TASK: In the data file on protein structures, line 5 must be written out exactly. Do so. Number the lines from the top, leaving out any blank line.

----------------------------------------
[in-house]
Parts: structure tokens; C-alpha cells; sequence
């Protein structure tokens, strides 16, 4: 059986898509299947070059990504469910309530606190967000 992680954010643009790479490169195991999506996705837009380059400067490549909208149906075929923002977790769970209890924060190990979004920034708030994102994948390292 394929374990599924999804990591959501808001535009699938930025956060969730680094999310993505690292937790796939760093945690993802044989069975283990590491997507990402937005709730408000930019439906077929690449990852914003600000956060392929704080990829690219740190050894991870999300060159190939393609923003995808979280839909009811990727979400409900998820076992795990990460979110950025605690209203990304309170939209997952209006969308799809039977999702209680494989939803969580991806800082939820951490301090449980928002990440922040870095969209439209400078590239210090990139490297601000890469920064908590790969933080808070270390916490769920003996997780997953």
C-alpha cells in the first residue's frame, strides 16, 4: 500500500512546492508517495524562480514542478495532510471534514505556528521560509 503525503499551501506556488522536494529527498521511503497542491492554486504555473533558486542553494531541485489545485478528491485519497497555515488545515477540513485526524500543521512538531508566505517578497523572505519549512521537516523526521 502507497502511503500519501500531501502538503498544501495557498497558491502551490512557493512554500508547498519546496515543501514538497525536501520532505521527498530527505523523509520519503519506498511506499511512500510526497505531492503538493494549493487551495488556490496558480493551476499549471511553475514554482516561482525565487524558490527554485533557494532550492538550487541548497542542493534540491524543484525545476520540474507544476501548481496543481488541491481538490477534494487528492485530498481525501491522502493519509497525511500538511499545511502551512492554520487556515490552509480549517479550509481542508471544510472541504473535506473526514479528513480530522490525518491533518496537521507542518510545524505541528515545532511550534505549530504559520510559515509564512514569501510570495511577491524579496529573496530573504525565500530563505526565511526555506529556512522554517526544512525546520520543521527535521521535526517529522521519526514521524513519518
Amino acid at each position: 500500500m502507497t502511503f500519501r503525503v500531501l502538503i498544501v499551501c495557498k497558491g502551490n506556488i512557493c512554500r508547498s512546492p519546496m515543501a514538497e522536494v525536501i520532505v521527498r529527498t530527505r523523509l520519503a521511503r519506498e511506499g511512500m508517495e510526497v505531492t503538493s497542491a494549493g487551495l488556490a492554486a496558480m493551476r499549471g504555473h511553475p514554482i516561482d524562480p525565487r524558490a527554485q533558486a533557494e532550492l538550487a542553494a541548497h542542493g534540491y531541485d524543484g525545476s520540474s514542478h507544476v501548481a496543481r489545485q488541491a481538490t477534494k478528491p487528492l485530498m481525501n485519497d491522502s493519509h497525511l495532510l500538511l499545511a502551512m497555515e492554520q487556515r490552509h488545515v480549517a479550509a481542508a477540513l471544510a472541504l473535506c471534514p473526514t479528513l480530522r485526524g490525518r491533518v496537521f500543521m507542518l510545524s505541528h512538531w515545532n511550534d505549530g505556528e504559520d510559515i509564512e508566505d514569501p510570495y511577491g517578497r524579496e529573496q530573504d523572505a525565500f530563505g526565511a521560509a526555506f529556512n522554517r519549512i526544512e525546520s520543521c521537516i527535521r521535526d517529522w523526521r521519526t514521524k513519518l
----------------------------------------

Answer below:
Amino acid at each position: 500500500m502507497t502511503f500519501r503525503v500531501l502538503i498544501v499551501c495557498k497558491g502551490n506556488i512557493c512554500r508547498s512546492p519546496m515543501a514538497e522536494v525536501i520532505v521527498r529527498t530527505r523523509l520519503a521511503r519506498e511506499g511512500m508517495e510526497v505531492t503538493s497542491a494549493g487551495l488556490a492554486a496558480m493551476r499549471g504555473h511553475p514554482i516561482d524562480p525565487r524558490a527554485q533558486a533557494e532550492l538550487a542553494a541548497h542542493g534540491y531541485d524543484g525545476s520540474s514542478h507544476v501548481a496543481r489545485q488541491a481538490t477534494k478528491p487528492l485530498m481525501n485519497d491522502s493519509h497525511l495532510l500538511l499545511a502551512m497555515e492554520q487556515r490552509h488545515v480549517a479550509a481542508a477540513l471544510a472541504l473535506c471534514p473526514t479528513l480530522r485526524g490525518r491533518v496537521f500543521m507542518l510545524s505541528h512538531w515545532n511550534d505549530g505556528e504559520d510559515i509564512e508566505d514569501p510570495y511577491g517578497r524579496e529573496q530573504d523572505a525565500f530563505g526565511a521560509a526555506f529556512n522554517r519549512i526544512e525546520s520543521c521537516i527535521r521535526d517529522w523526521r521519526t514521524k513519518l